PSNY X JORDAN: THE MAKING OF THE AJ 15 BOOT
The most conceptual adaptation of a Jordan edition to date.
The centerpiece of Public School’s NYFW presentation on Sunday was a highly conceptual iteration of the Air Jordan 15 – as a knee-high women’s boot.
First released in 1999, the Air Jordan 15 was inspired by aircraft. Sharp angles and an exaggerated tongue make it an instantly recognizable silhouette, rendering its latest incarnation unforgettable on the Chinatown streets for PSNY’s Fashion Week presentation.
Over the course of one year, the Jordan design team worked with PSNY on the concept, creating more than 10 different prototypes before arriving at a finished solution. Below, we quizzed the team about the making of what was perhaps the most conceptual adaptation of a sneaker Jordan Brand has produced to date.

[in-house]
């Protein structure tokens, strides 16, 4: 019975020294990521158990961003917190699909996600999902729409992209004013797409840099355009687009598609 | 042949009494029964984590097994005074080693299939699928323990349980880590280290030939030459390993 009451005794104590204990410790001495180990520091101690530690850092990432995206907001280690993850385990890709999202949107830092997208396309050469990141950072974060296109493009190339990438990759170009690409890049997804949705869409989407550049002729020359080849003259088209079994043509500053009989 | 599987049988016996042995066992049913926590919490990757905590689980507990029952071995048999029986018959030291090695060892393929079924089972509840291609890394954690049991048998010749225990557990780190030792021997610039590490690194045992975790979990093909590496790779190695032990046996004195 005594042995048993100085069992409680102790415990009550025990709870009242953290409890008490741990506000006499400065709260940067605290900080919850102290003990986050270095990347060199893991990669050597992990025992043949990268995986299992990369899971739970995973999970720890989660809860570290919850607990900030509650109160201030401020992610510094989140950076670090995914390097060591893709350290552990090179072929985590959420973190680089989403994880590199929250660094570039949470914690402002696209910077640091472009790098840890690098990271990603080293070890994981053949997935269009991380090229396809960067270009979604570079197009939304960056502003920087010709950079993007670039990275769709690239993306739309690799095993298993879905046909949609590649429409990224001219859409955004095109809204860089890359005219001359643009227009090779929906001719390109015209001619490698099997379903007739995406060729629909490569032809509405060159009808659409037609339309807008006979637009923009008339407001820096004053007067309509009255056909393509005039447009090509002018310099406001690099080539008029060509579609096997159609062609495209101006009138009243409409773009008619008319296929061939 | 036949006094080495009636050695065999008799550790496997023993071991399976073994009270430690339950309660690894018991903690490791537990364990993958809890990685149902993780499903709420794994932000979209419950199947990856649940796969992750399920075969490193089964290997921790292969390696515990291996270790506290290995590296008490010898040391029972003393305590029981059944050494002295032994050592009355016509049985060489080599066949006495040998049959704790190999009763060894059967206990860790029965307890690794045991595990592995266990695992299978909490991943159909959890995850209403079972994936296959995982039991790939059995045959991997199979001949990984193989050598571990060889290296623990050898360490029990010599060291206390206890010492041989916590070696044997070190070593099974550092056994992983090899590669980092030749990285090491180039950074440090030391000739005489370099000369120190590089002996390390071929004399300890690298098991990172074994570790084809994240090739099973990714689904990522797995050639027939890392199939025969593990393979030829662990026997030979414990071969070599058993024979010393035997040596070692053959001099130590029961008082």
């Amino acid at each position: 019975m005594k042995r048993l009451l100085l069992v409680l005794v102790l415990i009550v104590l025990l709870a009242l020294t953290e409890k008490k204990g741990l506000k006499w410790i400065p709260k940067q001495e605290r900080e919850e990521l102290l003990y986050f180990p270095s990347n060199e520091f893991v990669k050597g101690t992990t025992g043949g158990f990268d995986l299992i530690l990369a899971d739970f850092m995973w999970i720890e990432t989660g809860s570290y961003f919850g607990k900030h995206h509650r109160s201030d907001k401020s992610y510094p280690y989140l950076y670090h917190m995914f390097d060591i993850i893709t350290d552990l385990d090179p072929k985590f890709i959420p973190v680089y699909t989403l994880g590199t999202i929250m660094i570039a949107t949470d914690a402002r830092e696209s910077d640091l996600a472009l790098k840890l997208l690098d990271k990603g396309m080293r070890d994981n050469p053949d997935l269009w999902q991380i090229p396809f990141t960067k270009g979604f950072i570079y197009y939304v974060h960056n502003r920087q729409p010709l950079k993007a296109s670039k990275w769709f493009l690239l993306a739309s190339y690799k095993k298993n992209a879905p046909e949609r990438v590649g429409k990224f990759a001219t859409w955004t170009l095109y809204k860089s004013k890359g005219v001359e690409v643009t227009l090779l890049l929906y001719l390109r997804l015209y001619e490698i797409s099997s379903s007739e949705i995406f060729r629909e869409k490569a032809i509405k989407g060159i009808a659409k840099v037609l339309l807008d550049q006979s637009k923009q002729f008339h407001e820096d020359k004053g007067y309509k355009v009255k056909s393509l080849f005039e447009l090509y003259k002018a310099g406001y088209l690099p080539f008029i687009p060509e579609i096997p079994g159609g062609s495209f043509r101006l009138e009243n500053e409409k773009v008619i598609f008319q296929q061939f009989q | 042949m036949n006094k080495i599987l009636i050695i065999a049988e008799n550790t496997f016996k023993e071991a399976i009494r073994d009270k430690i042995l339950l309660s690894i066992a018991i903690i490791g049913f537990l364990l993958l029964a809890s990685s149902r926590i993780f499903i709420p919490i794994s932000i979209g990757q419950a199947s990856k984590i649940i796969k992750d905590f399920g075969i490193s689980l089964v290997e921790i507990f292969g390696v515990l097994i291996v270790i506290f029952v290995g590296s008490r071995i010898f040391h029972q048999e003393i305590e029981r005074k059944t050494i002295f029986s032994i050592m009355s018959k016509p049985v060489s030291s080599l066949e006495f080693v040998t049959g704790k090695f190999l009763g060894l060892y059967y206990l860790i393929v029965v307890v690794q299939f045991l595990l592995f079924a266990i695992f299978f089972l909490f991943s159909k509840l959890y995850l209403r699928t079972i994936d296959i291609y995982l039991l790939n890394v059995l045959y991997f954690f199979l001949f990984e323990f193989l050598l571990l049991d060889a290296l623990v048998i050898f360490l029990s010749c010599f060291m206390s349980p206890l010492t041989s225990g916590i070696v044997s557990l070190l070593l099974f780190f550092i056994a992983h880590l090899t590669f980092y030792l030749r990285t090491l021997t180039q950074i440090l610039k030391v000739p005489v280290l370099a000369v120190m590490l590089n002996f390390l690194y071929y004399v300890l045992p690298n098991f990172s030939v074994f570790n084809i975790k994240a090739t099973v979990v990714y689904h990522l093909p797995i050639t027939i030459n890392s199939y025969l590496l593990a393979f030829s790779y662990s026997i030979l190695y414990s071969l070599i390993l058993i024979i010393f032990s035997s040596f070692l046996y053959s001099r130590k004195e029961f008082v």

PRODUCT: PSNY X JORDAN 15 BOOT
MATERIALS: Tumbled leather upper, synthetic lining
DETAILS: PSNY logo details on the heel and tongue. “XV” Stitch detail on Zipper Pull tab. ‘We Need Leaders’ sock liner graphic.
What was the brief for the boot?
[Jordan Design]: The brief was to adapt the Air Jordan 15 and make it feminine, but also powerful. It needed to have a tremendous presence.
PSNY wanted to make it tall and exaggerate it as much as possible off the knee, so it was quite dramatic.
What was the main challenge?
With every revision of the samples, we would add three inches. It got so tall we couldn’t tell proportions on the computer. We had to print it out on a large sheet of paper and then hand draw it.
Tell us about some of the other concepts you experimented with.
We tried a lot of different things. We tried to make it one piece. We also tried a version which was one piece of leather from the toe all the way up, blending the lines of sneaker and boot.
We landed on making it a shoe that connected with a leather sleeve, extending it to a boot.
What about the text on the back of the boot?
We recreated the PSNY logo in a font similar to the original numerical typeface on the back of the AJ 15. We manipulated those numbers into letters that could be used for the shoe.
What does it feel like, trying to adapt one of Tinker’s [Hatfield] designs?
Oh man. It feels like a big honor and responsibility, because you want to do the shoe justice.